This is from way back when the BBC made great kids stuff all the time with seemingly no effort. Part of the charm of the series is how extremely dated it now looks. I’m amazed how enthralled I was at the time but it’s still a lovely romp through hilarious special effects and some wonderfully overdramatic acting.
Of the four books they made (The Lion, The Witch and The Wardrobe, Prince Caspian,The Voyage of the Dawntreader and The Silver Chair), it was Dawntreader that had the most effect on me and still does. Those silent windswept islands with their secrets and mournful solitude. They are still endlessly fascinating to this day, like a ghostly Polynesia if you will.
when rereading the books years later, I found that they are so much more wonderfully effective. Imagine everyone who has ever picked up The Magician’s Nephew seeing in their mind Narnia being created from the same words but with millions of different versions floating around the cosmos of collective imagination. Great stuff, not only that but each of these hundreds of thousands of Narnia’s grows ever more complex and old throughout the books, giving you the pleasure of your own ages old world to explore.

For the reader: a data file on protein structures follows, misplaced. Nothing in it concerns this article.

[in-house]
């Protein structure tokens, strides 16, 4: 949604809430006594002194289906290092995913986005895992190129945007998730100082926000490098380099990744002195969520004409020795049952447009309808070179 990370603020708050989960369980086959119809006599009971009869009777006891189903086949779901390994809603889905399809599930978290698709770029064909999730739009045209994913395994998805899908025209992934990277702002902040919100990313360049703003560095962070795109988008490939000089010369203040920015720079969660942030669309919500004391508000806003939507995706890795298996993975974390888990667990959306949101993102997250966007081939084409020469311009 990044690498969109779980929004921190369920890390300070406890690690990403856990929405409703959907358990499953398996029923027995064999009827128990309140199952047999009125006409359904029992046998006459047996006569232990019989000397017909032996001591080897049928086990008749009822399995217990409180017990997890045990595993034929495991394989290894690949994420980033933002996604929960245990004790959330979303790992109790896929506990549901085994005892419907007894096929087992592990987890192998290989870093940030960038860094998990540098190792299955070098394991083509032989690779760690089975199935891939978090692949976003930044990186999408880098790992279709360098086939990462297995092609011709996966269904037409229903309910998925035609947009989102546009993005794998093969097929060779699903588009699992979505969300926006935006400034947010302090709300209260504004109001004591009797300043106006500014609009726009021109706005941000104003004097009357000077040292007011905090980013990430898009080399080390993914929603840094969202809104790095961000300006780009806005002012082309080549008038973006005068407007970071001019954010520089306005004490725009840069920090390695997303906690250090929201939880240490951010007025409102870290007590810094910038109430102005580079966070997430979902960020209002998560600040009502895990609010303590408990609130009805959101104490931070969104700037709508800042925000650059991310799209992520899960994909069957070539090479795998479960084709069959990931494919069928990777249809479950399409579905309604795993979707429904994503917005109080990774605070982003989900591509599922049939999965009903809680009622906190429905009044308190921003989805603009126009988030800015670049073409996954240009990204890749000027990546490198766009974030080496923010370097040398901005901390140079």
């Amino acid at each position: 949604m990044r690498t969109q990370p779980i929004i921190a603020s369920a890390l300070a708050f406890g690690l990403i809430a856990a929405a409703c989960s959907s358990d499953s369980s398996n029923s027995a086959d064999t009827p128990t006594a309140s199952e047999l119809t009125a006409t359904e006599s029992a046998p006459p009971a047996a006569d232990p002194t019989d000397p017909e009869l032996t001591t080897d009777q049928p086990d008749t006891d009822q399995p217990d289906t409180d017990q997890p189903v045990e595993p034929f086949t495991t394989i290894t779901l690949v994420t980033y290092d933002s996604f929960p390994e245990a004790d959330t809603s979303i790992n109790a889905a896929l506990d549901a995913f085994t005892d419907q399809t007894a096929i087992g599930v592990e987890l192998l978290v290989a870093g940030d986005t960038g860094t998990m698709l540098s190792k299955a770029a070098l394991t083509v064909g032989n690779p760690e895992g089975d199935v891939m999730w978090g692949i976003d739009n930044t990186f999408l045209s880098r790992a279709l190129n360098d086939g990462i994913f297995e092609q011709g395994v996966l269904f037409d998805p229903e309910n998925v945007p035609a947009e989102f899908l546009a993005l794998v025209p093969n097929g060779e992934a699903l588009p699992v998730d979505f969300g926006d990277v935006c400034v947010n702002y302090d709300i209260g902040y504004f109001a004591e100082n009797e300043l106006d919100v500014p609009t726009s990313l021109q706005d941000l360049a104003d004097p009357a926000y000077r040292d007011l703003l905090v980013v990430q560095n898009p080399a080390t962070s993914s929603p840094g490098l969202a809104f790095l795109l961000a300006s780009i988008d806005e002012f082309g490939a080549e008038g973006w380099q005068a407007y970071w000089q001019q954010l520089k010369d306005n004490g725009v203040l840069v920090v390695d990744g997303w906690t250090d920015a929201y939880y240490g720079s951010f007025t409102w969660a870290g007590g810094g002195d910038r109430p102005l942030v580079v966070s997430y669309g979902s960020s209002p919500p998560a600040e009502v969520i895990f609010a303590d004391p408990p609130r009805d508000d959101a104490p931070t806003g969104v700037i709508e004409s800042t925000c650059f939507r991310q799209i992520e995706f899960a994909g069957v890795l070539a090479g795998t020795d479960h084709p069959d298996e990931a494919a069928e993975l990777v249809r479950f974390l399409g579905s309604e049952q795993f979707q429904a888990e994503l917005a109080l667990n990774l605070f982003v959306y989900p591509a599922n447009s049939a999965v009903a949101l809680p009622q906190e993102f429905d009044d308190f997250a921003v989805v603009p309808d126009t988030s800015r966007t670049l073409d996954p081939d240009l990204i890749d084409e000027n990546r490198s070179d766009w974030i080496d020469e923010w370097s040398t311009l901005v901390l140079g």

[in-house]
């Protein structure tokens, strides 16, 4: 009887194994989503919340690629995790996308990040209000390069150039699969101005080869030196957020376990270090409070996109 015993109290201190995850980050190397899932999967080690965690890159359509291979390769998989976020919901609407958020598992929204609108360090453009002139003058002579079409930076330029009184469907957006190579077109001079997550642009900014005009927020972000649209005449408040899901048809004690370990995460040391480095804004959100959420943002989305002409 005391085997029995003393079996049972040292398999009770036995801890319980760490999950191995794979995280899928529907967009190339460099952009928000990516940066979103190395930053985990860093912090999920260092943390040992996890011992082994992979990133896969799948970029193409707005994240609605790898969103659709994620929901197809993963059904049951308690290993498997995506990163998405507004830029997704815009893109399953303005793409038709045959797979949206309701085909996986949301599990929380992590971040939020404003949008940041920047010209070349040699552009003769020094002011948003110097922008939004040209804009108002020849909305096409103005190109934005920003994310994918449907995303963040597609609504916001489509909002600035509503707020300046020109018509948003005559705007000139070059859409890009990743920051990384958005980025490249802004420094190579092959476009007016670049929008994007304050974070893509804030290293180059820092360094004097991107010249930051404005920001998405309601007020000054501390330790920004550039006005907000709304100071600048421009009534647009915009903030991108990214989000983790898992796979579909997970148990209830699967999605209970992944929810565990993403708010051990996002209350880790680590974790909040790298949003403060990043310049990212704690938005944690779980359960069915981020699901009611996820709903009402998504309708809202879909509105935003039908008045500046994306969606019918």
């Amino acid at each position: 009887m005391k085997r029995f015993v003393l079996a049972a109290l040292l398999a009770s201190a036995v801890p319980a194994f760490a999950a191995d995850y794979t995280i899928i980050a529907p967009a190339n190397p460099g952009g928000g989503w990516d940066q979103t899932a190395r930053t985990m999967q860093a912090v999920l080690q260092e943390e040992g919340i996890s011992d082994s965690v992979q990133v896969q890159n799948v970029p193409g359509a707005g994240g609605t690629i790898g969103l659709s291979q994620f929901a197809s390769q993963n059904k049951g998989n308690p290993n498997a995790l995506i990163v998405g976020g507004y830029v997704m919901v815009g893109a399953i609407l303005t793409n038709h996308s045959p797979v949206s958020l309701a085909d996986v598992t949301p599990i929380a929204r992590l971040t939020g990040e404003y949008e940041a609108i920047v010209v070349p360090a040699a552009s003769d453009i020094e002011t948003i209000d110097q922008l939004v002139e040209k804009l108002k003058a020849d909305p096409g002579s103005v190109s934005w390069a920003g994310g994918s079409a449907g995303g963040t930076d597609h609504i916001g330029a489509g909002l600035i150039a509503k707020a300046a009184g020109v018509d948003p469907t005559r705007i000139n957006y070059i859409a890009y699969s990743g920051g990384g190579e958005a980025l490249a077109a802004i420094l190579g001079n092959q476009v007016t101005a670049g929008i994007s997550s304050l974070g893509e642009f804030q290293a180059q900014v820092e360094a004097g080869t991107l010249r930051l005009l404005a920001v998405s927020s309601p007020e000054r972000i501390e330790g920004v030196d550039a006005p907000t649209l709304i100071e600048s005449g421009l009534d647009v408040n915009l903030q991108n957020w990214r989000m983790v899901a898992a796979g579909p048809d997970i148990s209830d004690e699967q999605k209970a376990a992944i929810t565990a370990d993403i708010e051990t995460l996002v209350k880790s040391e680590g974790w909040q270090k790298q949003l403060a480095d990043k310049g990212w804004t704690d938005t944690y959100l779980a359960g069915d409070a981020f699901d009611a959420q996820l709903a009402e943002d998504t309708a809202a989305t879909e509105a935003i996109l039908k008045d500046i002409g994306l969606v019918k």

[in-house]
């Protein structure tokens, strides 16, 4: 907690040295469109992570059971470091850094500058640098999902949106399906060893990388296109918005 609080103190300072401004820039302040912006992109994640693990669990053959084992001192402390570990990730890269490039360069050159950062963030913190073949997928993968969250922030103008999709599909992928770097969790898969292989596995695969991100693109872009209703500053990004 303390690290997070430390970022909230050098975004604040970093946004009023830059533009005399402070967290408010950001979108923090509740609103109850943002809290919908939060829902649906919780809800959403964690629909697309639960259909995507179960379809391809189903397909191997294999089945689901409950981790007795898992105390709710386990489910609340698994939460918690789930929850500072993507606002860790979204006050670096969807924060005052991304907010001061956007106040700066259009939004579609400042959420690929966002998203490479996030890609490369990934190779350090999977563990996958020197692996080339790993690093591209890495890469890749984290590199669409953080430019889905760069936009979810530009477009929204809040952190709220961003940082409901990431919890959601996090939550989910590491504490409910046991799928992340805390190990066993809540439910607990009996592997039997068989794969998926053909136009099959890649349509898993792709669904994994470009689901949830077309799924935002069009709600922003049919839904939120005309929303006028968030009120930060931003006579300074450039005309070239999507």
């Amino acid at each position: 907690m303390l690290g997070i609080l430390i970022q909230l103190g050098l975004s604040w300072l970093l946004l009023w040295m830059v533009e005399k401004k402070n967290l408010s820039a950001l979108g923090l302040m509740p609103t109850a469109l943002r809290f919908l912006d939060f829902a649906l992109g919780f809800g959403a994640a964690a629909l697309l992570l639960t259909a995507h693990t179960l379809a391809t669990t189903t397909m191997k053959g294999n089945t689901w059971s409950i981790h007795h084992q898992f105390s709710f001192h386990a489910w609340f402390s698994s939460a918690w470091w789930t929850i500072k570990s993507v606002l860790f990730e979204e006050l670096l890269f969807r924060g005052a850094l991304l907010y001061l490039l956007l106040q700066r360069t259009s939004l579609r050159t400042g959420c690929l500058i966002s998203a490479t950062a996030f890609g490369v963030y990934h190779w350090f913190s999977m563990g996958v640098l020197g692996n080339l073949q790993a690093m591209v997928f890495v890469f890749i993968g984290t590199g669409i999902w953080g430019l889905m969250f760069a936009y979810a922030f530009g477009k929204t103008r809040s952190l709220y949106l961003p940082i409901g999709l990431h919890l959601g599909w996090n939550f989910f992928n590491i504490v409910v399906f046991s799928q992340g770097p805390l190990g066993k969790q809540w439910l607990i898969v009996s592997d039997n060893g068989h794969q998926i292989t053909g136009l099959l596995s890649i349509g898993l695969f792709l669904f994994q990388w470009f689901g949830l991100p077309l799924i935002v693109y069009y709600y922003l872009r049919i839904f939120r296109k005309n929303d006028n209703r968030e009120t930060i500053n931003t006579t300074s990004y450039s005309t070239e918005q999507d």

The main pleasure I derived was this aging. As each story establishes itself, the time that Narnia has lived through without the children from our world immediately changes your perspective on your own created world. It becomes more lived in, less bright and shiny, dog-eared like a favourite book that has been read so many times. It’s this clever and simple device which draws you in and makes you care about the world and characters and keeps the stories fresh.
The Chronicles are some of my favourite carefree escapism, that seem to transcend any certain genre, although I have chosen to put it into the genre of Children’s Literature for the purposes of classification on here. Interestingly I find that the recreations stretching from the old cartoon and BBC productions, right through to the modern film versions are each compelling enough for a few rewatches from time to time and have at there forefront the maturing of Narnia as well as the main protagonists.